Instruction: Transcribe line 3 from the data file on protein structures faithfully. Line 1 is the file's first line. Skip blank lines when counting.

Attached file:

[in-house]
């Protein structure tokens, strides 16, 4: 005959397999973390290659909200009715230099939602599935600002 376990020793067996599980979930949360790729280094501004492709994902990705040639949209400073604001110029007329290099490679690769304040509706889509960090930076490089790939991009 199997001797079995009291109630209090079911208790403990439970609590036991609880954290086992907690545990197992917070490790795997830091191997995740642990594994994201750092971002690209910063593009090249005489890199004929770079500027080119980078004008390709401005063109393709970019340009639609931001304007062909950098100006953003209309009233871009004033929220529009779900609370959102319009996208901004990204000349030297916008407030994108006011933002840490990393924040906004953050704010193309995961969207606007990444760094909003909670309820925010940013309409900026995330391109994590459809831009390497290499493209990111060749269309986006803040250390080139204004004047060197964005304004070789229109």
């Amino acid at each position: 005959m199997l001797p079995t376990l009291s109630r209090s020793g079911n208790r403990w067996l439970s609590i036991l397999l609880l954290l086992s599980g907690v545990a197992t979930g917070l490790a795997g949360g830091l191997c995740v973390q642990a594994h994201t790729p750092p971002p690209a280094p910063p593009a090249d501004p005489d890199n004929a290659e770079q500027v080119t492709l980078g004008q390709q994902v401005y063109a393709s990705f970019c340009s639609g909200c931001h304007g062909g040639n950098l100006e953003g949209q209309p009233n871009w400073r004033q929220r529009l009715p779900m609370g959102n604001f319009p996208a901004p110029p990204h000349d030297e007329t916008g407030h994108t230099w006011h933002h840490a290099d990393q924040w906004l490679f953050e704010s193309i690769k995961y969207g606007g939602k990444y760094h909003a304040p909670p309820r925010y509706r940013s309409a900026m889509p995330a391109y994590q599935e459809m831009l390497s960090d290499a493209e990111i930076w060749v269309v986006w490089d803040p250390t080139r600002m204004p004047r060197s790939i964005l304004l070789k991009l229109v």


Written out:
């Amino acid at each position: 005959m199997l001797p079995t376990l009291s109630r209090s020793g079911n208790r403990w067996l439970s609590i036991l397999l609880l954290l086992s599980g907690v545990a197992t979930g917070l490790a795997g949360g830091l191997c995740v973390q642990a594994h994201t790729p750092p971002p690209a280094p910063p593009a090249d501004p005489d890199n004929a290659e770079q500027v080119t492709l980078g004008q390709q994902v401005y063109a393709s990705f970019c340009s639609g909200c931001h304007g062909g040639n950098l100006e953003g949209q209309p009233n871009w400073r004033q929220r529009l009715p779900m609370g959102n604001f319009p996208a901004p110029p990204h000349d030297e007329t916008g407030h994108t230099w006011h933002h840490a290099d990393q924040w906004l490679f953050e704010s193309i690769k995961y969207g606007g939602k990444y760094h909003a304040p909670p309820r925010y509706r940013s309409a900026m889509p995330a391109y994590q599935e459809m831009l390497s960090d290499a493209e990111i930076w060749v269309v986006w490089d803040p250390t080139r600002m204004p004047r060197s790939i964005l304004l070789k991009l229109v």